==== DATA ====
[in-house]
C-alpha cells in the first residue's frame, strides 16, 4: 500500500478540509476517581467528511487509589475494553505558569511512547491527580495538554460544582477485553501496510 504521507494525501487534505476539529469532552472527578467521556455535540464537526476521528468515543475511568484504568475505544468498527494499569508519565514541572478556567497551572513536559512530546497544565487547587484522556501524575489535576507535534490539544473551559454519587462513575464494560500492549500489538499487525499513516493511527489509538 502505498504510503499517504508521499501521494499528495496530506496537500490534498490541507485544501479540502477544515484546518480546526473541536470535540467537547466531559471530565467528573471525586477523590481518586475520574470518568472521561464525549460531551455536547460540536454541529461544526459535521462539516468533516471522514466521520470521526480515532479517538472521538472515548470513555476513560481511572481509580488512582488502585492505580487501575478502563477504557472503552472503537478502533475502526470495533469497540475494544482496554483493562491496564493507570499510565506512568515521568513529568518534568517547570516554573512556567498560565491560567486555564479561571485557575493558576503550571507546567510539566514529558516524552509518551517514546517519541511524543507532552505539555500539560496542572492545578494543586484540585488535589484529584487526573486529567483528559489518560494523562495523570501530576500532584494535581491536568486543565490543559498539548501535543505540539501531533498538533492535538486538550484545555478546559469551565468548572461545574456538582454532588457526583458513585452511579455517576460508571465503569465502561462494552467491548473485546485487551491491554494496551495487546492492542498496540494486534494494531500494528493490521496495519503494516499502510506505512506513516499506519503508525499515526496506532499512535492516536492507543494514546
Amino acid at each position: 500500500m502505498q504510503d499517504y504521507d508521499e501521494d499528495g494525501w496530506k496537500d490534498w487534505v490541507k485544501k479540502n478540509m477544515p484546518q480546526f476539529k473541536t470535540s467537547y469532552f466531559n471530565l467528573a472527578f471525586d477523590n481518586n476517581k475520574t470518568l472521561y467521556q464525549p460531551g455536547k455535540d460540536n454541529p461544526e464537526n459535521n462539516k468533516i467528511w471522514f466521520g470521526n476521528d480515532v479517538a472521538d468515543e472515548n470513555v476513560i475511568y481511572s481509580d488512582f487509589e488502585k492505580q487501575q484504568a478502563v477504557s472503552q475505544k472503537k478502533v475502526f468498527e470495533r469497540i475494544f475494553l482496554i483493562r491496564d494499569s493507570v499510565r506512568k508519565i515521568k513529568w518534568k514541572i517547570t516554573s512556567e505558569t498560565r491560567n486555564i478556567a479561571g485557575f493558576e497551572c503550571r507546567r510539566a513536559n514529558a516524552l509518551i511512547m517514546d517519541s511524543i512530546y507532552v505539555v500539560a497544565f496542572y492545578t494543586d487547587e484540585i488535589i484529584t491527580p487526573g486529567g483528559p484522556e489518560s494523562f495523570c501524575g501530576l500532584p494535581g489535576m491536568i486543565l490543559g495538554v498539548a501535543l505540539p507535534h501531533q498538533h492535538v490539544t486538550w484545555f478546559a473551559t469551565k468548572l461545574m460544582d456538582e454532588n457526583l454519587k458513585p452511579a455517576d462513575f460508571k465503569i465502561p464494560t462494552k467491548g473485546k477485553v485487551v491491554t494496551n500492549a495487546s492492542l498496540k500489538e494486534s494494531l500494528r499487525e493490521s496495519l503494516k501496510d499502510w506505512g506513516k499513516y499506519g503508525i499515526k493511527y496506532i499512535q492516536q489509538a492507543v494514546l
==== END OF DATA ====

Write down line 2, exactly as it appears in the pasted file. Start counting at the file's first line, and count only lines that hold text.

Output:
C-alpha cells in the first residue's frame, strides 16, 4: 500500500478540509476517581467528511487509589475494553505558569511512547491527580495538554460544582477485553501496510 504521507494525501487534505476539529469532552472527578467521556455535540464537526476521528468515543475511568484504568475505544468498527494499569508519565514541572478556567497551572513536559512530546497544565487547587484522556501524575489535576507535534490539544473551559454519587462513575464494560500492549500489538499487525499513516493511527489509538 502505498504510503499517504508521499501521494499528495496530506496537500490534498490541507485544501479540502477544515484546518480546526473541536470535540467537547466531559471530565467528573471525586477523590481518586475520574470518568472521561464525549460531551455536547460540536454541529461544526459535521462539516468533516471522514466521520470521526480515532479517538472521538472515548470513555476513560481511572481509580488512582488502585492505580487501575478502563477504557472503552472503537478502533475502526470495533469497540475494544482496554483493562491496564493507570499510565506512568515521568513529568518534568517547570516554573512556567498560565491560567486555564479561571485557575493558576503550571507546567510539566514529558516524552509518551517514546517519541511524543507532552505539555500539560496542572492545578494543586484540585488535589484529584487526573486529567483528559489518560494523562495523570501530576500532584494535581491536568486543565490543559498539548501535543505540539501531533498538533492535538486538550484545555478546559469551565468548572461545574456538582454532588457526583458513585452511579455517576460508571465503569465502561462494552467491548473485546485487551491491554494496551495487546492492542498496540494486534494494531500494528493490521496495519503494516499502510506505512506513516499506519503508525499515526496506532499512535492516536492507543494514546